The capital is "at risk of major flooding" unless something is done to support the over-capacity sewer system, according to a new report.
The new research supported by the Major of London, Thames Water, the Environment Agency and London Councils calls for the capital's public spaces to be transformed into green areas which will help absorb surface water after rainfall.
17% of permeable ground has been lost in London over the past 40 years as homeowners chose to cover their previously green lawns with concrete. This means that water which used to be absorbed is now directed towards sewers which are unable to cope with the strain.
The planned super sewer under London has been hit by two legal challenges. The Thames Tideway Tunnel was granted planning permission last month - with Thames Water claiming it was needed to replace ageing Victorian sewers. But Southwark Council and a group of water industry experts have lodged applications for judicial review.
Southwark Council says the work would have a "devastating impact..on the lives of the thousands of people who live, work and go to school around the proposed Chamber's Wharf tunnel drive site."
Thames Blue-Green Economy, a coalition of water industry experts, claims the Government is in breach of the public participation requirements under the Environment Impact Assessment Directive and British Law.
Phil Stride, Head of the Thames Tideway Tunnel at Thames Water, says the company may not stand to make any profit from the project.
Thames Water has offered the following response to the claims from Hammersmith and Fulham Council:
Hammersmith and Fulham Council has accused Thames Water of ripping off its customers.
They claim that the super sewer isn't necessary - and that the company is being motivated by financial gain, rather than the environment.
The council argues that there are alternative solutions to the capital's sewage overflow problems - new drainage systems, for example, that could minimise the amount of fresh rain water entering the sewerage system.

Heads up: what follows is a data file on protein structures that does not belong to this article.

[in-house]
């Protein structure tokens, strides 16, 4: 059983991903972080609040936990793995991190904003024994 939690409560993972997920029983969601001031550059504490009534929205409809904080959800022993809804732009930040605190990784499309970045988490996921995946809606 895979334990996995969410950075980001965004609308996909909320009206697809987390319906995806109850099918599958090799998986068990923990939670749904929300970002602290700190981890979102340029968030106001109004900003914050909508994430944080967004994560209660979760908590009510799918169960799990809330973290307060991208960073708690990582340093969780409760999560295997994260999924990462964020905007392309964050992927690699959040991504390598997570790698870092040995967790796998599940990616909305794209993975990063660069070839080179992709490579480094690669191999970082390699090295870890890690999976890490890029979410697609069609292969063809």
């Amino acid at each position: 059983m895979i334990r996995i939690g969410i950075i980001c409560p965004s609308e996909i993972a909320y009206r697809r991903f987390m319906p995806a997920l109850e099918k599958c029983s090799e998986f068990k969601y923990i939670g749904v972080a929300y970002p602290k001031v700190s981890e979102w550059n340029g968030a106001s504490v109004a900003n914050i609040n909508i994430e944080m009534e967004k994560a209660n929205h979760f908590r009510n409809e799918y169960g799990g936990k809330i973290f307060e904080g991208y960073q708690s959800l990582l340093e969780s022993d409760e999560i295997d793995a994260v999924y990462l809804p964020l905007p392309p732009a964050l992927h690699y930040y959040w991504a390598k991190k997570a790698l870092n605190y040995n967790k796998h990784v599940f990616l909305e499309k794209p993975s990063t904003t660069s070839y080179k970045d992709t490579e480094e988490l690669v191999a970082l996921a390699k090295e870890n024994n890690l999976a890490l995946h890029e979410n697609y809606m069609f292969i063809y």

They also claim that Thames Water stands to make "colossal returns at bill payers' expense".
Watch Thames Water's video below to find out about the construction of the super sewer.
THE CURRENT SITUATION
At the moment, our sewers fill up when it rains - and untreated waste water spills out into the River Thames.
THE PROPOSED SOLUTION
The new "super sewer" would divert the waste water away from the river.
When it rains in London, our old Victorian sewers fill up.
If the excess water isn't discharged somewhere, the sewage could back up into homes and streets. So, instead, it's released into the River Thames through "combined sewer overflows".
Thames Water says that, in a typical year, 39 million tonnes of untreated sewage flushes into the river. And - as the population of London increases - this problem is set to get worse.
So, they want to build a massive new sewer to increase the capacity of the system - and help clean up the River Thames.
Watch Thames Water's video below for more information.
The Thames Tideway Tunnel will be a new "super sewer", the width of three London buses, which will run underground from west to east London.
It will be around 20 miles long - and will broadly follow the route of the River Thames, connecting up to 34 sewer overflows.
Sewage, which would otherwise spill into the River Thames, will then be captured in the new tunnel and transferred to a waste water plant in Beckton to be treated.